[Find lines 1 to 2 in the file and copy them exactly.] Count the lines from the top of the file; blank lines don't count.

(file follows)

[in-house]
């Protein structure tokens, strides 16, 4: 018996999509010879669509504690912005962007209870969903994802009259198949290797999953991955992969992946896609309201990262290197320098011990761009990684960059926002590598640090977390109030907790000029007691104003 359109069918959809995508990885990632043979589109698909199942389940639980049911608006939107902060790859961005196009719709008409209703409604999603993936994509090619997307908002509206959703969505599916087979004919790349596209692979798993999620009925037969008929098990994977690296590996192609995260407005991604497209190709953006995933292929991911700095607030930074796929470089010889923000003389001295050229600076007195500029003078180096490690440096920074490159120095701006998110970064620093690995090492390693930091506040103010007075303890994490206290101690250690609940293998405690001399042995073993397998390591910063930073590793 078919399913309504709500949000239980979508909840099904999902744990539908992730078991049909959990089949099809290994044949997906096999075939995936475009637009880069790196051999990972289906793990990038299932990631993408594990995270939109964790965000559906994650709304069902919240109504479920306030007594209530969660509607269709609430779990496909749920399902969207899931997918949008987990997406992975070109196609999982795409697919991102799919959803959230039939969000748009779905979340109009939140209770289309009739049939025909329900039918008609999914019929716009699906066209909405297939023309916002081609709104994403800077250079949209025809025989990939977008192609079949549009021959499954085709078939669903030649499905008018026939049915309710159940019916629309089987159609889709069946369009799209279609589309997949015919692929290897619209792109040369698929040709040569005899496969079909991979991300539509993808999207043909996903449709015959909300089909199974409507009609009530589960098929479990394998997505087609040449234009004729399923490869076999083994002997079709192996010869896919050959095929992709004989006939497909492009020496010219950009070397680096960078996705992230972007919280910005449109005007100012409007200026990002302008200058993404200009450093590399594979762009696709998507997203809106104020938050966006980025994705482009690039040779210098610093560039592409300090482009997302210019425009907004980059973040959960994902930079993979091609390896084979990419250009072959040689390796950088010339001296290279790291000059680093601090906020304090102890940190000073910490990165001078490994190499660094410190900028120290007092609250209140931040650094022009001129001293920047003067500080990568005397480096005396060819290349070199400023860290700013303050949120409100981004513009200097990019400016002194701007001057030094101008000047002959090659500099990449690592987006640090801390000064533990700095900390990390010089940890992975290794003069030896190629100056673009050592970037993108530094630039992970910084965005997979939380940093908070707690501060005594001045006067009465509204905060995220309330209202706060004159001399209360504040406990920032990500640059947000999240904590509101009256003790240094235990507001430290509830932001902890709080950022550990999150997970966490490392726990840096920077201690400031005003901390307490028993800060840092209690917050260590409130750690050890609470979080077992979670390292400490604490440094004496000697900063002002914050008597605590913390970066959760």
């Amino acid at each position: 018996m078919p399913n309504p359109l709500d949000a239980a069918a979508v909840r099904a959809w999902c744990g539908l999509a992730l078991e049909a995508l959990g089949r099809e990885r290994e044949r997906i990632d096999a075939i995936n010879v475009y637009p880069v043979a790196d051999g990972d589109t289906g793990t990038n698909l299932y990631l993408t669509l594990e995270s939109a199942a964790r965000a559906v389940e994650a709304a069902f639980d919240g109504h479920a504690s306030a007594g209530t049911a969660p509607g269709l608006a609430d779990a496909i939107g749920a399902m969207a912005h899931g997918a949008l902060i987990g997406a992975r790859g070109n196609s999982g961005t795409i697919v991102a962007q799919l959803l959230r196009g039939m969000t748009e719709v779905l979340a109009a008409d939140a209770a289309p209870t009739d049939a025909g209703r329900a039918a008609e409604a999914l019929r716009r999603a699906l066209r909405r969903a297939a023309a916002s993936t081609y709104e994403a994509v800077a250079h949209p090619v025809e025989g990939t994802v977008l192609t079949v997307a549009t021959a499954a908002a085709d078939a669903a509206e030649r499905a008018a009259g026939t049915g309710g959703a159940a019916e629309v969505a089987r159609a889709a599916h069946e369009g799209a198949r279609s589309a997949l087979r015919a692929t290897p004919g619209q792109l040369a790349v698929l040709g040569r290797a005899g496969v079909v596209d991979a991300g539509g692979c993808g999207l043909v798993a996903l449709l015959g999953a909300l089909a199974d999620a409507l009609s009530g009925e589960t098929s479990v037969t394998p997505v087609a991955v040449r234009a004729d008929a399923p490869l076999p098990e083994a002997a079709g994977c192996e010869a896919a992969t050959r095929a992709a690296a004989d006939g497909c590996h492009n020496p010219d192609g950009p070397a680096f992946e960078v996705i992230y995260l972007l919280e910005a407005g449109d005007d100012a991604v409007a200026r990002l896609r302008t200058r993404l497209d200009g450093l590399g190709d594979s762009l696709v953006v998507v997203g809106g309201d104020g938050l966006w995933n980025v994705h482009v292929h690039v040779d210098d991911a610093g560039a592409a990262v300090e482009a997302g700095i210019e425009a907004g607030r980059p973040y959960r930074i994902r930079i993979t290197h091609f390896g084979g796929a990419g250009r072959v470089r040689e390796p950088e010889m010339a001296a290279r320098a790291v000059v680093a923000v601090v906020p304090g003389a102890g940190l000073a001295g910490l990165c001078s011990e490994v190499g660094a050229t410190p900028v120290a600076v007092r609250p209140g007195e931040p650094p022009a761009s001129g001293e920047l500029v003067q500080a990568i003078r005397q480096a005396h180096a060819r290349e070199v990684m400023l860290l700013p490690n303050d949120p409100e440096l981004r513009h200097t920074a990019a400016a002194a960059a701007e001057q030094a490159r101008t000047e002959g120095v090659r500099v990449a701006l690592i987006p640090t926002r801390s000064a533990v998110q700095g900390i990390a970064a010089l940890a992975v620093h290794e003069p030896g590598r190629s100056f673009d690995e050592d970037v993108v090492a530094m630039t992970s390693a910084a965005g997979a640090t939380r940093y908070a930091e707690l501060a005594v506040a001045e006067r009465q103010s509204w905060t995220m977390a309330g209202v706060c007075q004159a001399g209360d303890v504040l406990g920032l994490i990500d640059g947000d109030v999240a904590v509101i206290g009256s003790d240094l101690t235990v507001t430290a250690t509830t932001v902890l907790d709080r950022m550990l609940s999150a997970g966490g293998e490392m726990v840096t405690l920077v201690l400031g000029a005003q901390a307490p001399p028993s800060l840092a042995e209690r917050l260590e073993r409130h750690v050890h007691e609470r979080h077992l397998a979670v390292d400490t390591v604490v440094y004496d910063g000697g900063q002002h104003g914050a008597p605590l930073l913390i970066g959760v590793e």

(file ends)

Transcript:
[in-house]
């Protein structure tokens, strides 16, 4: 018996999509010879669509504690912005962007209870969903994802009259198949290797999953991955992969992946896609309201990262290197320098011990761009990684960059926002590598640090977390109030907790000029007691104003 359109069918959809995508990885990632043979589109698909199942389940639980049911608006939107902060790859961005196009719709008409209703409604999603993936994509090619997307908002509206959703969505599916087979004919790349596209692979798993999620009925037969008929098990994977690296590996192609995260407005991604497209190709953006995933292929991911700095607030930074796929470089010889923000003389001295050229600076007195500029003078180096490690440096920074490159120095701006998110970064620093690995090492390693930091506040103010007075303890994490206290101690250690609940293998405690001399042995073993397998390591910063930073590793 078919399913309504709500949000239980979508909840099904999902744990539908992730078991049909959990089949099809290994044949997906096999075939995936475009637009880069790196051999990972289906793990990038299932990631993408594990995270939109964790965000559906994650709304069902919240109504479920306030007594209530969660509607269709609430779990496909749920399902969207899931997918949008987990997406992975070109196609999982795409697919991102799919959803959230039939969000748009779905979340109009939140209770289309009739049939025909329900039918008609999914019929716009699906066209909405297939023309916002081609709104994403800077250079949209025809025989990939977008192609079949549009021959499954085709078939669903030649499905008018026939049915309710159940019916629309089987159609889709069946369009799209279609589309997949015919692929290897619209792109040369698929040709040569005899496969079909991979991300539509993808999207043909996903449709015959909300089909199974409507009609009530589960098929479990394998997505087609040449234009004729399923490869076999083994002997079709192996010869896919050959095929992709004989006939497909492009020496010219950009070397680096960078996705992230972007919280910005449109005007100012409007200026990002302008200058993404200009450093590399594979762009696709998507997203809106104020938050966006980025994705482009690039040779210098610093560039592409300090482009997302210019425009907004980059973040959960994902930079993979091609390896084979990419250009072959040689390796950088010339001296290279790291000059680093601090906020304090102890940190000073910490990165001078490994190499660094410190900028120290007092609250209140931040650094022009001129001293920047003067500080990568005397480096005396060819290349070199400023860290700013303050949120409100981004513009200097990019400016002194701007001057030094101008000047002959090659500099990449690592987006640090801390000064533990700095900390990390010089940890992975290794003069030896190629100056673009050592970037993108530094630039992970910084965005997979939380940093908070707690501060005594001045006067009465509204905060995220309330209202706060004159001399209360504040406990920032990500640059947000999240904590509101009256003790240094235990507001430290509830932001902890709080950022550990999150997970966490490392726990840096920077201690400031005003901390307490028993800060840092209690917050260590409130750690050890609470979080077992979670390292400490604490440094004496000697900063002002914050008597605590913390970066959760």